Diversion of 54.657 ha of forest land forRakthakonda Bauxite mining in Anantagiri R.F. of Visakhapatnam Forest Division in favour of M/s Andhra Pradesh Mineral Development Corporation Limited (APMDCL), Hyderabad
Diversion of 153.665 ha of forest land forChittamgondi Bauxite mining in MuliagaluguR.F. of Paderu Forest Division in favour of M/s Andhra Pradesh Mineral Development Corporation Limited (APMDCL). 
Arunachal Pradesh
Diversion of 67.50 ha of forest land for construction of Dumro-Etalin road from 0.00 km to 15.00 km in favour of M/s BRTF in DibangValley district of Arunachal Pradesh
Diversion of 59.874 ha of forest land for widening & improvement of 42 km longRatanpur-Majnwani-Kenda-Keonchi Road infavour of PWD in Marwahi Forest Division  inBilaspur district of Chhattisgarh.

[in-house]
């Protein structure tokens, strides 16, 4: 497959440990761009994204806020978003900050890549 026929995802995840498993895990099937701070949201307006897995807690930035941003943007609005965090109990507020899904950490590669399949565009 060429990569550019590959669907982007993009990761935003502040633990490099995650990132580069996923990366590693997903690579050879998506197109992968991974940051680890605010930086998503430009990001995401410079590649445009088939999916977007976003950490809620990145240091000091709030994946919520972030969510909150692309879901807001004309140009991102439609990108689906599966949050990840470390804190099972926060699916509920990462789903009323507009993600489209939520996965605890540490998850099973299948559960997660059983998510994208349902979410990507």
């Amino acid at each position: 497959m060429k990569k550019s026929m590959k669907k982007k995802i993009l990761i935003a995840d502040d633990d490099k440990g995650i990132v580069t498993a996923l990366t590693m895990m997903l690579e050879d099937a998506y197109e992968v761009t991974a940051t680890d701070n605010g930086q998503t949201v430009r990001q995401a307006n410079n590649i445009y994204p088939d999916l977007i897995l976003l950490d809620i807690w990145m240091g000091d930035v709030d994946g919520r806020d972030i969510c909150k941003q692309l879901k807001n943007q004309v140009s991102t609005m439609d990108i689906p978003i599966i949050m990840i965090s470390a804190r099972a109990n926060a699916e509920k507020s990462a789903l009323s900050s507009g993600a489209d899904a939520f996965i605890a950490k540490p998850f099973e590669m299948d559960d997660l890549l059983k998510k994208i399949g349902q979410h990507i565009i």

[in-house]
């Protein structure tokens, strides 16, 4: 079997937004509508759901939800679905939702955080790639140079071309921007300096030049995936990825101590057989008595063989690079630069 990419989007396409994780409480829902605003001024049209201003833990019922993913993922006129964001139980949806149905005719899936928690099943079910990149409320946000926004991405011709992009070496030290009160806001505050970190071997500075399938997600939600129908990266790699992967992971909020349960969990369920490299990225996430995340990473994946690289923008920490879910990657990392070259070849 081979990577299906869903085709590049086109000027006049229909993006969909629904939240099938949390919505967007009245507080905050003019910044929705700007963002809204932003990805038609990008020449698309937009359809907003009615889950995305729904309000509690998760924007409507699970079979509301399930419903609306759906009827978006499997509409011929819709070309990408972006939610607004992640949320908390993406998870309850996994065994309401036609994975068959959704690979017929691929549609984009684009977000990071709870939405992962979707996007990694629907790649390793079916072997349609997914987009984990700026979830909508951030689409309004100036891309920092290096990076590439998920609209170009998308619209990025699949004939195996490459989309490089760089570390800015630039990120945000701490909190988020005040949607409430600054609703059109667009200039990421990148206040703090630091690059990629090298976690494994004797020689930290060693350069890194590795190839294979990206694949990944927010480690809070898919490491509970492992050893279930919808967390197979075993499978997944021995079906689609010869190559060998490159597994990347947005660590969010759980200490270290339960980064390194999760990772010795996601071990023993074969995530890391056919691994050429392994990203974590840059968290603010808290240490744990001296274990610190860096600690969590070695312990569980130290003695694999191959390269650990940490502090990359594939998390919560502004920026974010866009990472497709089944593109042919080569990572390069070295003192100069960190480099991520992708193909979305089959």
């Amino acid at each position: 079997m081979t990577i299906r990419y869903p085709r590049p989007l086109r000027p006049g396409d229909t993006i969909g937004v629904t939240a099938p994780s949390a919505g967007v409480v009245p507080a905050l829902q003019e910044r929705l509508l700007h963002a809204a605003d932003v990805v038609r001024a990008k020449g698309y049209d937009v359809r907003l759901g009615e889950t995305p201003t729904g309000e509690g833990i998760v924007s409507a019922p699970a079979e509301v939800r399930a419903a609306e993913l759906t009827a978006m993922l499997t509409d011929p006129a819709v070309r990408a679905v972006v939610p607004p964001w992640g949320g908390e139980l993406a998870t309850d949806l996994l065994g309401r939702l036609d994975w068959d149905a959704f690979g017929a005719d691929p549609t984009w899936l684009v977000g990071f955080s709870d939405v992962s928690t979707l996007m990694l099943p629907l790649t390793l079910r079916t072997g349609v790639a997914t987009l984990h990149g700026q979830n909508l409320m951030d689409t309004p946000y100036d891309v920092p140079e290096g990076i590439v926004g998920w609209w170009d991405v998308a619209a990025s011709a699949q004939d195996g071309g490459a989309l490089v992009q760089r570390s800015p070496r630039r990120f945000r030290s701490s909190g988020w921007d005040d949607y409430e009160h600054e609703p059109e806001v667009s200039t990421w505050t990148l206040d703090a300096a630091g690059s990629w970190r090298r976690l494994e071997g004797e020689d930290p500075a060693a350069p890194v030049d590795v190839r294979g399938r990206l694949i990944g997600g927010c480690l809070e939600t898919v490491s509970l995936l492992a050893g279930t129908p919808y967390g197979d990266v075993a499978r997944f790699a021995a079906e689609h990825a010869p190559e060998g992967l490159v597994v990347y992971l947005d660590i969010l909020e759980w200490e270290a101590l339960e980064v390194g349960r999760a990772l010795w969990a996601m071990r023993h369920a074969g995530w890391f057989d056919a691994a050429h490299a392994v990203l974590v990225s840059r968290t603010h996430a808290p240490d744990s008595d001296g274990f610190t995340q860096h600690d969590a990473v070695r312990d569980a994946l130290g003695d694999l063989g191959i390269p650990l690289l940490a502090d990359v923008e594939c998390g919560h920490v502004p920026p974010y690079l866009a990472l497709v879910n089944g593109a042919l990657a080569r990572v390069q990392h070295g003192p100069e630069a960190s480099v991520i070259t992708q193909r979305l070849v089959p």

Diversion of additional 32.3315 ha forest land for renewal of mining lease under TC no. 87/1953 located at village of Sanguem Taluka in favour of M/s Sociedade Timblo Irmaos Limited, represented by M/s Panduranga Timbloindustries Goa in North Goa district of Goa
Himachal Pradesh
Diversion of 63.5015 ha of forest land for the construction of 402 MW Shongtong-KarchamHydro Electric Project in favour of Himachal Pradesh Power Corporation Limited (HPSEB) inKinnaur Forest Division in Kinnaur District of Himachal Pradesh.
Diversion of 172.53 ha of forest land for the construction of 400 KV D/C line (CKT-1) fromNandikur (Udupi) Generating Station to 400/220 KV Receiving Station at Shantigrama (Hassan) infavour of the Executive Engineer (Elect), major works Division, Karnataka Power Transmission Corporation Limited, Hassan.